In recent times, the facial mask segment has been answering Asia-Pacific (APAC) consumers’ preferences for revolutionary, convenient and effective skin care solutions.
Sharing her views on why facial masks have become as popular as they are, Sharon Kwek, Senior Innovation and Insights Analyst, Beauty and Personal Care, Mintel, revealed: “Time-pressed consumers who are seeking convenience are driving the growth of facial masks across Asia Pacific, and this has naturally led to facial masks becoming an integral part of many regular skin care routines.”
An exploration of diverse ingredients, formulations and textures are fuelling this further. Distinctive innovations are now coming in various formats and materials, particularly “in terms of sheet masks—the pioneer of the facial mask sector”.
The facial mask experience
From the basic paper sheet masks sub-category alone, the APAC market has seen “formats including hydrogel, knitted masks, and rubber masks that are said to enhance the facial mask experience as well as soak in the concentrated contents that the mask can offer”, Kwek highlighted.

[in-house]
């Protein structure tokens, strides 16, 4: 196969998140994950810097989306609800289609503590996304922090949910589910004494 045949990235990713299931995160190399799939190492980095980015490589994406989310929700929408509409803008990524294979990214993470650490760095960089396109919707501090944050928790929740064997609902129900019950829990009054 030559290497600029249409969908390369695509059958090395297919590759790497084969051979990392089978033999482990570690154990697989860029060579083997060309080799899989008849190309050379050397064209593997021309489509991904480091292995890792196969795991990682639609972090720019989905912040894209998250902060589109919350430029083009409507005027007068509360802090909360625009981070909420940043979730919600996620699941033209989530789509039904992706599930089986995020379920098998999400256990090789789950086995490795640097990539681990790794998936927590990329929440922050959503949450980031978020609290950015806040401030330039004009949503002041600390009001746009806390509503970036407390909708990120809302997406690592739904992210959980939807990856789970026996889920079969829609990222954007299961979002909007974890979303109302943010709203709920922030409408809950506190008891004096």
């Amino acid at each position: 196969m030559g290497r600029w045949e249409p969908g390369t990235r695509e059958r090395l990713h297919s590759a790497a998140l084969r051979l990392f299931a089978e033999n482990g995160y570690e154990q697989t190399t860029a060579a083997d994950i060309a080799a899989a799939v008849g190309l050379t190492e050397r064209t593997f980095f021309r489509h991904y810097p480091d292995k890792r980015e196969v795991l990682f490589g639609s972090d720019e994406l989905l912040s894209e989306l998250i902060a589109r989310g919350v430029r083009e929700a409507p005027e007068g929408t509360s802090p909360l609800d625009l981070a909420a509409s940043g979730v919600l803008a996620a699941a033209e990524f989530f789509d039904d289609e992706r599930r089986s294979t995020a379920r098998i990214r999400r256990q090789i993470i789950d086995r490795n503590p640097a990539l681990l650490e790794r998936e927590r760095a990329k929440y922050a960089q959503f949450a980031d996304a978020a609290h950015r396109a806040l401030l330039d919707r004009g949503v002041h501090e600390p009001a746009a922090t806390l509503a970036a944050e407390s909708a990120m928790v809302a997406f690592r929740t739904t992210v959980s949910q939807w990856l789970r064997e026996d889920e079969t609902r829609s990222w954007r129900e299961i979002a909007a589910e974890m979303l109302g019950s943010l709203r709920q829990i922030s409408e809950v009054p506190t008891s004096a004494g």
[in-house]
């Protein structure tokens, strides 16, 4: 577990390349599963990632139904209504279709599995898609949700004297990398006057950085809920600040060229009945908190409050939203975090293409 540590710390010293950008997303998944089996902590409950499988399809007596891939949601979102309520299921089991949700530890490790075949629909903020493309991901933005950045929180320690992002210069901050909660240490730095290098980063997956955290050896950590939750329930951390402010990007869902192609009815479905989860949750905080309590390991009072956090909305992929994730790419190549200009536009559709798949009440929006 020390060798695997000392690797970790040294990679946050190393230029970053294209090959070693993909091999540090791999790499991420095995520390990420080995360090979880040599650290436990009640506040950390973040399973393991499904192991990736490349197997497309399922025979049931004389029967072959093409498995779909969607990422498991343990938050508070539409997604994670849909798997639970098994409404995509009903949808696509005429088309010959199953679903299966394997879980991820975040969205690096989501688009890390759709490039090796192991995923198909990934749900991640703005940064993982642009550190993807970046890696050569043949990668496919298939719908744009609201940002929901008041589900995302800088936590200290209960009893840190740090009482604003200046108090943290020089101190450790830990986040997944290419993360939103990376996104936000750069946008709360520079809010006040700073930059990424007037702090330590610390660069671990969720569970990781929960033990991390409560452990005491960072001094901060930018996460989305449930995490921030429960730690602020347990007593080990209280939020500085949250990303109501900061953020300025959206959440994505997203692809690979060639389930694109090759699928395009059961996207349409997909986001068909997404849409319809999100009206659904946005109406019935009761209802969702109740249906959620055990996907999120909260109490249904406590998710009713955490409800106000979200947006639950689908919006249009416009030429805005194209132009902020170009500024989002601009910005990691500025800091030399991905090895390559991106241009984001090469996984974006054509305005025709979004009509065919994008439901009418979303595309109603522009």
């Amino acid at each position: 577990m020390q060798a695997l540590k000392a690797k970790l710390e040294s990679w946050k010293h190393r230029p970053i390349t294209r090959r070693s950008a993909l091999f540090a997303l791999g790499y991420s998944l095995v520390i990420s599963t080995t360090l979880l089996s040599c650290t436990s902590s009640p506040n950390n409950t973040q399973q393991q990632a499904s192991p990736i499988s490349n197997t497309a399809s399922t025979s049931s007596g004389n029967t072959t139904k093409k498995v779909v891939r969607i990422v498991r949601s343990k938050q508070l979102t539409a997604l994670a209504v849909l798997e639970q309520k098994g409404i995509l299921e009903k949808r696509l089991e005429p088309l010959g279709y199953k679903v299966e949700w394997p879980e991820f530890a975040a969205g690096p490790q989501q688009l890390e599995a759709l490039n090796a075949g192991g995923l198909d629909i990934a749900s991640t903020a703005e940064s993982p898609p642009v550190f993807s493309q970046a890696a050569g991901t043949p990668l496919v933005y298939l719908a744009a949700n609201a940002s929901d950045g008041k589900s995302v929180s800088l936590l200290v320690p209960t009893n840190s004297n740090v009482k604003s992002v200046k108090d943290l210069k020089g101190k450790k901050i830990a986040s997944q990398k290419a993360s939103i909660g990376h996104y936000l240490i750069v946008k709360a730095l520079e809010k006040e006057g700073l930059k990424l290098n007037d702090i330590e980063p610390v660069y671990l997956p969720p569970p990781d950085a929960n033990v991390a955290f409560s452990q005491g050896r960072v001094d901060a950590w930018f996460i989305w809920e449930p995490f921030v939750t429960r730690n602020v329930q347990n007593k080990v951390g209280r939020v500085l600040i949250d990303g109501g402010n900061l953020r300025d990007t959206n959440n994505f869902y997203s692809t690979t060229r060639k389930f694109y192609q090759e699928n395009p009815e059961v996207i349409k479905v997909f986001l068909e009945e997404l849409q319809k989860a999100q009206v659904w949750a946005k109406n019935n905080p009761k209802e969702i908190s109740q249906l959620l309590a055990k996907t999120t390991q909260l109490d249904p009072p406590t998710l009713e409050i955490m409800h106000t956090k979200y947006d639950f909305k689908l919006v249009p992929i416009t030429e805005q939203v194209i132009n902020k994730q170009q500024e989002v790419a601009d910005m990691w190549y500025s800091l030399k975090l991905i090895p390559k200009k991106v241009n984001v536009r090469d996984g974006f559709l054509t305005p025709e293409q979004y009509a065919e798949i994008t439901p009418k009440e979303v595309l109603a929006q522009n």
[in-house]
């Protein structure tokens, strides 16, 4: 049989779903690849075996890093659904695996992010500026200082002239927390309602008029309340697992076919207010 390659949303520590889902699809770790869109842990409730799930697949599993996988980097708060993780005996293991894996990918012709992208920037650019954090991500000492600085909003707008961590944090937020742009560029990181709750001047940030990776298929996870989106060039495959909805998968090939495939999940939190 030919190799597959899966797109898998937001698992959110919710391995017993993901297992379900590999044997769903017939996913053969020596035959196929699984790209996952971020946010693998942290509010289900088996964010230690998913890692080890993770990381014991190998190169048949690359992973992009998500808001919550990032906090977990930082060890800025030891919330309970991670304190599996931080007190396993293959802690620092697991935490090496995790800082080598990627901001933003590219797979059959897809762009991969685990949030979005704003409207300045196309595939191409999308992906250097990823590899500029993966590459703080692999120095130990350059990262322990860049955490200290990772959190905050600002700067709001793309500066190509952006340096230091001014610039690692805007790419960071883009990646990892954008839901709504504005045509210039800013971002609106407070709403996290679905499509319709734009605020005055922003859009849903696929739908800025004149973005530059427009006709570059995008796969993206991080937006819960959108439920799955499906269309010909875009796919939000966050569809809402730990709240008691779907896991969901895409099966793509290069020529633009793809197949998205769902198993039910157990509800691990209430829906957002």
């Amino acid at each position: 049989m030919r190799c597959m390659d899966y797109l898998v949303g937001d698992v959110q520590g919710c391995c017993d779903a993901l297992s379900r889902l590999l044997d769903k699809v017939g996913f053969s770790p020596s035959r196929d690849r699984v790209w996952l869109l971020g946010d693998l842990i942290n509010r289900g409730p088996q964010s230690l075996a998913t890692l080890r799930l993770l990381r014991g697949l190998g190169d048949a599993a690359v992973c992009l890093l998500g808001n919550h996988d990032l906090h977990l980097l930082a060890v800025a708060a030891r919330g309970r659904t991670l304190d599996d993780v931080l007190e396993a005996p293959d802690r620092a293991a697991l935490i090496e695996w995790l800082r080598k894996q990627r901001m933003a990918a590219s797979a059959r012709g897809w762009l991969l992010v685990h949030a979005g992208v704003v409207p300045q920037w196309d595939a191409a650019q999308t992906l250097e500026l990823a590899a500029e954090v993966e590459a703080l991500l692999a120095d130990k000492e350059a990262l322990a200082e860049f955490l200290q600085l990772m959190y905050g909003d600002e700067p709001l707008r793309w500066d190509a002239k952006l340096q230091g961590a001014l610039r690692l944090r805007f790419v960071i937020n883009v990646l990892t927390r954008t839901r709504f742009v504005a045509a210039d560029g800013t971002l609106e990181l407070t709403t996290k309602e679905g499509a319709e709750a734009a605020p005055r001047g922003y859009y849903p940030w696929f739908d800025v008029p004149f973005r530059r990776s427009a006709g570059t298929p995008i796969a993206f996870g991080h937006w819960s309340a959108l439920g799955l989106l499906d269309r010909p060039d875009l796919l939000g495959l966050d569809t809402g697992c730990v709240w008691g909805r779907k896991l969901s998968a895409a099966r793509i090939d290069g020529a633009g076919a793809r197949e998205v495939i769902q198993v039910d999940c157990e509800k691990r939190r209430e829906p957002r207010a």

APAC has continued to be synonymous with the production and rise of facial masks. Its popularity has grown considerably, however, and now features prominently in US brand portfolio ranges, where Korean-inspired beauty names are frequently emerging.
Changing home of facial masks
Talking about the history of the facial mask, Kwek observed: “Facial masks used to be more common in salons at the end of a facial treatment as the last step of indulgence for the pores to soak in the goodness and concentrated essences a mask has to offer.”
For today’s consumers, these are now both available and affordable, positioning the skin care application to the mass cosmetics buyer. As such, they serve as “mini pampering sessions for consumers to indulge in from the comfort of their own home”.
This in-home benefit emphasises ease of application with instant results, which contribute to their consumer appeal.
In 2018, the facial mask sector continues to be a “huge” market and it will “continue to grow from strength to strength”.
However, to move forward, attract more followers and “be referred to as innovative, the product needs to respond to unmet consumer demands beyond just the delivery of benefits or specified functionalities”, Kwek emphasised.
The second part of this article will be published on Tuesday 21st November 2017.